When Is 5G Actually Going to Get Here?

The shift to 5G feels like a tech revolution happening in slow motion…

5G is coming. I promise. And the carriers have said that the new cellular standard will reduce network congestion and pump out data so fast that smartphone users can download all the Star Wars movies in just a few minutes.

And when it finally does happen, it is going to spark a massive technology shift. We’ll be able to have cars and streets and cities that communicate with each other. That may seem pretty useless right now, but in the future, it will lead to things like driverless cars, collision-less streets, and a safer and cleaner place for us to live and work.

Are We There Yet?!

But the shift to 5G feels like a tech revolution happening in slow motion. Last year, AT&T and Verizon, the two largest American carriers, lit up their 5G networks in a handful of cities. Handset makers released only a few phones that were 5G compatible. And the majority of us saw no significant improvement to our cellular networks.

This week at CES, the massive consumer electronics show that happens every January in Las Vegas, the carriers are insisting that 2020 will be a turning point for 5G.

AT&T and Verizon say they expect their 5G networks to be accessible nationwide this year and that at least 20 smartphones will be 5G compatible, more than quadruple the number from last year.

“2020 is pivotal because you’ve got a good foundation built, and the ecosystem starts to form,” said Kevin Petersen, a marketing executive for AT&T.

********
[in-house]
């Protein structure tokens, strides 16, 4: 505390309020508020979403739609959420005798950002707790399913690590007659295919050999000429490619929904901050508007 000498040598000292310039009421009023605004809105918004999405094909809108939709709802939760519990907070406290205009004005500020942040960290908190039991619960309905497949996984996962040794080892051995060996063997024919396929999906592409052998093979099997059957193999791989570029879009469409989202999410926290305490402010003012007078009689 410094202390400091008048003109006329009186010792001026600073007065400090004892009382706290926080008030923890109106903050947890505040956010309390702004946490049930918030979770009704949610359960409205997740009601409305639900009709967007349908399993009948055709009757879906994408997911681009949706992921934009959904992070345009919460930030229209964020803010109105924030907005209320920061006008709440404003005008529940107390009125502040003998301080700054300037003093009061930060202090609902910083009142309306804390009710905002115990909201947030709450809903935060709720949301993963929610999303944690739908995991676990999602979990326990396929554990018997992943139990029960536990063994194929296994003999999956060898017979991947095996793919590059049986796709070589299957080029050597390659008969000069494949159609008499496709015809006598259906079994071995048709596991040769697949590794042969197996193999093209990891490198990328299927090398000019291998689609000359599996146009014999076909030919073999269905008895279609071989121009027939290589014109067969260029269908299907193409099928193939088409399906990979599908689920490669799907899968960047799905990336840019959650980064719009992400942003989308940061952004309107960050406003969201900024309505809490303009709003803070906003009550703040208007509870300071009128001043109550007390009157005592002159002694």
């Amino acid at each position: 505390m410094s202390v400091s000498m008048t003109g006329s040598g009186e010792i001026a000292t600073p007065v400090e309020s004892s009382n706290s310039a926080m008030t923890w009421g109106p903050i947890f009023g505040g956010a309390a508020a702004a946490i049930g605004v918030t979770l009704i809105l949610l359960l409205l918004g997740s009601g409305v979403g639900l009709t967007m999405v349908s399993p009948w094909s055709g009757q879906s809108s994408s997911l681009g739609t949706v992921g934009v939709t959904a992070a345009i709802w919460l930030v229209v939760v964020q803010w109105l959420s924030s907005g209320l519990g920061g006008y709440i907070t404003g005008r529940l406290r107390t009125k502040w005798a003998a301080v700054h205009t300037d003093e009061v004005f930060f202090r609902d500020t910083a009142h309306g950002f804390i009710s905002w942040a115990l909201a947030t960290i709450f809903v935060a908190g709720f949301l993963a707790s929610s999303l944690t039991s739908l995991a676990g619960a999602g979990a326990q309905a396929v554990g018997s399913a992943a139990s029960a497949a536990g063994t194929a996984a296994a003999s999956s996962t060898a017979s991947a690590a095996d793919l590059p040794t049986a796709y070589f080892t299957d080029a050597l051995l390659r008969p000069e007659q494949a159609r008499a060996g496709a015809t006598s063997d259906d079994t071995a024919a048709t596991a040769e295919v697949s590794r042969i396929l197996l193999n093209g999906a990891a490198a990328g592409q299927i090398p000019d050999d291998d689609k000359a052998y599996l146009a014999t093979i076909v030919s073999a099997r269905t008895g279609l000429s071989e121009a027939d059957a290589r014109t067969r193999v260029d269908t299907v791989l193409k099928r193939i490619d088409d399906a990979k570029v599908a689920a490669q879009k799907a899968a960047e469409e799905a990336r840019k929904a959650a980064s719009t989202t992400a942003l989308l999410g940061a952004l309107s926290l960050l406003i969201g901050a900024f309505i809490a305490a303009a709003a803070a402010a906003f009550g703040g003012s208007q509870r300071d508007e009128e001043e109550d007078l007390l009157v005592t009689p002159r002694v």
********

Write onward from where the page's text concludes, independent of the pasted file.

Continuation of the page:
We Are Not Impressed

The carriers are making it out to be some major improvement, but in reality, it’s something a little less impressive. This year our networks will broadly shift to a version of 5G. But it will be a version that is far less than exciting. It’ll sort of be 5G, but not quite all the way there.

This hybrid 5G will have speeds that are only slightly faster than current 4G networks. The main benefit will be a reduction of lag-time. In theory, 5G technology will shave this latency down to a few milliseconds. But that’s about it.

AT&T and Verizon say their 5G networks, which will be made up of mostly hybrid 5G and a tiny bit of the real thing, should be activated nationwide this year. T-Mobile, which put a priority on deploying hybrid 5G over real 5G, said its network was available nationwide last year.

In short, the broad shift to 5G won’t be mind-blowing just yet because, while a foundation exists, much of the infrastructure needed for true 5G wireless networks still has to be built.

Full story at Wealth Daily


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